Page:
In a Finite Element Analysis, if we turn ON the geometric non-linearity, it also takes into account the stress stiffening if any structure is undergoing it. That is what I have read in the literature.

But what is stress stiffening? When does it occur? It is related to what? Why does it happen?

  • $\begingroup$ Is there an entry for “stress stiffening@ in the literature? $\endgroup$
    – Solar Mike
    Aug 13, 2021 at 7:28
  • $\begingroup$ An alternative name for this is the material stiffness matrix (which is similar to the standard stiffness matrix in linear finite elements). $\endgroup$ Aug 13, 2021 at 10:41
  • $\begingroup$ I believe it may be something related to a behavior similar of work hardening for metals. Probably it needs you to specify some more parameters in order to change the slope of the elastic modulus due to the stiffening happening $\endgroup$ Aug 13, 2021 at 11:05
  • $\begingroup$ @BiswajitBanerjee "material stiffness matrix" seems a very poor name for the stress stiffness, because it does not depend on the elastic properties of the material. (But the fact that it is a poor name doesn't mean that nobody has ever used it, of course...) $\endgroup$
    – alephzero
    Aug 13, 2021 at 16:03
  • $\begingroup$ @alephzero: The total stiffness matrix is the sum of two terms: the geometric term and the material term. If you look at the rate form equations, you'll notice that both terms contain the stress. However, the first contains the [velocity gradient times the stress] while the second contains the [deformation gradient times stress rate] (which is replaced by the material law). People sometime use "stress stiffness" for the geometric term. That's the reason for the confusion. $\endgroup$ Aug 13, 2021 at 19:56

2 Answers 2


My undestanding is that stress stiffening is the additional stiffness in structures when there is an applied prestressed state.

The most common example, -I know of- is how the guitar string (or a beam) changes it fundamental frequency as pretension of the guitar string increases. When you increase the tension of the string (and therefore its stress), then the fundamental frequency changes.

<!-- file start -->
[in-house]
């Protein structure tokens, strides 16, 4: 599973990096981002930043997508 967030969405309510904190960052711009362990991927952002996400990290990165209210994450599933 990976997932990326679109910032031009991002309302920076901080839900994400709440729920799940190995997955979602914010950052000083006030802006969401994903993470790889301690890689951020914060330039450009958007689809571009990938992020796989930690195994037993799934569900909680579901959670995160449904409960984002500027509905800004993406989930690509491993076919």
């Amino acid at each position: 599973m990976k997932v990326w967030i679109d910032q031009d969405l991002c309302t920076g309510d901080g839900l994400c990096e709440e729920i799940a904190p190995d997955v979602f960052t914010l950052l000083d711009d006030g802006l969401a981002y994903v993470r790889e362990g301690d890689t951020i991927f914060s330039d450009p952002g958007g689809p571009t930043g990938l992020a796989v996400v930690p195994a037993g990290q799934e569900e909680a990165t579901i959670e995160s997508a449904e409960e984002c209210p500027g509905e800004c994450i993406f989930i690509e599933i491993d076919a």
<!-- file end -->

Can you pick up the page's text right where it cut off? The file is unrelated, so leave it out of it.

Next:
Parenthesis: Difference between fundamental vibration frequency of structures and strings

The fundamental frequency in the dynamics of a structure is affected by its mass and a spring constant.

In strings, Vincenzo Galilei, discovered that the velocity of propagation of a wave in a string $v$ is :

$$v=\sqrt {\frac{T}{\mu}}$$


  • $T$ the force of tension of the string
  • $\mu$ the linear density of the string

which can be used to obtain the Mersenne law for the fundamental frequency: $$f = \frac{1}{2L}\sqrt {\frac{T}{\mu}}$$ where:

  • $T$ is the tension (in Newtons),
  • $\mu$ is the linear density (that is, the mass per unit length),
  • $L$ is the length of the vibrating part of the string.

What happens -in the above case - is that there is coupling between in-plane stress and transverse stiffness, which changes the vibrational behavior of the structure. This coupling is most pronounced in thin, highly stressed structures, such as cables or membranes.

In FEA, one possible implementation to account for stress stiffening, is that an additional stiffness matrix is calculated based on the previous state of the solution (for dynamic transient problem). This additional stress stiffness matrix is added to the structure stiffness matrix (which depends on geometric parameters) and the solution is updated.


Stress stiffening is the work done to displace the structure that is caused by its internal stress.

The simplest formulation of FEA (and classical theories like Euler-Timoshenko beam theory) assume that displacements and strains can be approximated to first order (i.e. "engineering strains") which means that the stress stiffening terms are second order (proportional to displacement squared) and therefore ignored.

If we assume that the strains are small but displacements can be arbitrarily large, we need different measures of stress and strain (e.g. Green's strain and Piola-Kirchhoff stress) where for example the strain components are all zero for arbitrary, large, rigid body rotations of the body. In that case, the stress stiffening terms are first order in the displacements, and also proportional to the initial stress in the structure.

The example of a stretched string in another answer is a good simple example. If you pull a stretched string transversely at a point, there is a restoring force returning it to its original straight position, and you have to do work against that force. The work depends on the geometry of the string (e.g. its length) and its internal stress (i.e. the tension). It does not depend on the material properties of the string itself.

In the simplest model of a stretched string, the elastic stiffness caused by the material properties is ignored. A more accurate model includes both the elastic stiffness and the stress stiffness, and the frequencies of the harmonics of the string are then not in an exact 1:2:3:4:... ratio. Google for "inharmonicity" for more information about how this affects musical instruments like pianos and guitars, for example.


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